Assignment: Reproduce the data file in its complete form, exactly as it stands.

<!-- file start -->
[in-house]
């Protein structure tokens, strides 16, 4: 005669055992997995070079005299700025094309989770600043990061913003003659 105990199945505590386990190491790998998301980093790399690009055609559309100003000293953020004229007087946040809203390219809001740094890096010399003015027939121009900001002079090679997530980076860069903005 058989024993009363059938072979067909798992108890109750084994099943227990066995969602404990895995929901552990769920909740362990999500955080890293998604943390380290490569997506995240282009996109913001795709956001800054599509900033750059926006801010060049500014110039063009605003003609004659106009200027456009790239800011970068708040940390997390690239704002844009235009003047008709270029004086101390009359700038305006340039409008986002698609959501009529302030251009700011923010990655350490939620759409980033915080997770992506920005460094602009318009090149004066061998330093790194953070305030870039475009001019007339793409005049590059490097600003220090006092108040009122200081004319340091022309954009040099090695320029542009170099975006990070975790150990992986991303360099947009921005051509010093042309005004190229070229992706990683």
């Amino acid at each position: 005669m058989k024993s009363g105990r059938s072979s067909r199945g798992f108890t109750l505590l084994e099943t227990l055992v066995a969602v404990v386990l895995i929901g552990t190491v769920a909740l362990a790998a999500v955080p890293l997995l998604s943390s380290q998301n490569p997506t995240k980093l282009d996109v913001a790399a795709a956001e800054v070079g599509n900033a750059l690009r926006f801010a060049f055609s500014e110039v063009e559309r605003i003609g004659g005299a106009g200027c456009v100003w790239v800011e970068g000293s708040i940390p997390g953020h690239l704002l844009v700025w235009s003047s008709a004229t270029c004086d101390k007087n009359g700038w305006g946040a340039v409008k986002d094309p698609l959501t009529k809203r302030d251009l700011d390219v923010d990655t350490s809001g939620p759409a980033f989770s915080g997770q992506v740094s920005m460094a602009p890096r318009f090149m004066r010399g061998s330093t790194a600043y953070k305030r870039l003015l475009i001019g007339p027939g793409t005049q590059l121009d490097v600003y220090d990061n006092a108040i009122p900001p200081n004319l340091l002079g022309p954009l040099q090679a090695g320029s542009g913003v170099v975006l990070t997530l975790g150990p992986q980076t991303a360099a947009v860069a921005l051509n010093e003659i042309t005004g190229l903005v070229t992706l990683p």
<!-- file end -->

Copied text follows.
[in-house]
């Protein structure tokens, strides 16, 4: 005669055992997995070079005299700025094309989770600043990061913003003659 105990199945505590386990190491790998998301980093790399690009055609559309100003000293953020004229007087946040809203390219809001740094890096010399003015027939121009900001002079090679997530980076860069903005 058989024993009363059938072979067909798992108890109750084994099943227990066995969602404990895995929901552990769920909740362990999500955080890293998604943390380290490569997506995240282009996109913001795709956001800054599509900033750059926006801010060049500014110039063009605003003609004659106009200027456009790239800011970068708040940390997390690239704002844009235009003047008709270029004086101390009359700038305006340039409008986002698609959501009529302030251009700011923010990655350490939620759409980033915080997770992506920005460094602009318009090149004066061998330093790194953070305030870039475009001019007339793409005049590059490097600003220090006092108040009122200081004319340091022309954009040099090695320029542009170099975006990070975790150990992986991303360099947009921005051509010093042309005004190229070229992706990683």
């Amino acid at each position: 005669m058989k024993s009363g105990r059938s072979s067909r199945g798992f108890t109750l505590l084994e099943t227990l055992v066995a969602v404990v386990l895995i929901g552990t190491v769920a909740l362990a790998a999500v955080p890293l997995l998604s943390s380290q998301n490569p997506t995240k980093l282009d996109v913001a790399a795709a956001e800054v070079g599509n900033a750059l690009r926006f801010a060049f055609s500014e110039v063009e559309r605003i003609g004659g005299a106009g200027c456009v100003w790239v800011e970068g000293s708040i940390p997390g953020h690239l704002l844009v700025w235009s003047s008709a004229t270029c004086d101390k007087n009359g700038w305006g946040a340039v409008k986002d094309p698609l959501t009529k809203r302030d251009l700011d390219v923010d990655t350490s809001g939620p759409a980033f989770s915080g997770q992506v740094s920005m460094a602009p890096r318009f090149m004066r010399g061998s330093t790194a600043y953070k305030r870039l003015l475009i001019g007339p027939g793409t005049q590059l121009d490097v600003y220090d990061n006092a108040i009122p900001p200081n004319l340091l002079g022309p954009l040099q090679a090695g320029s542009g913003v170099v975006l990070t997530l975790g150990p992986q980076t991303a360099a947009v860069a921005l051509n010093e003659i042309t005004g190229l903005v070229t992706l990683p």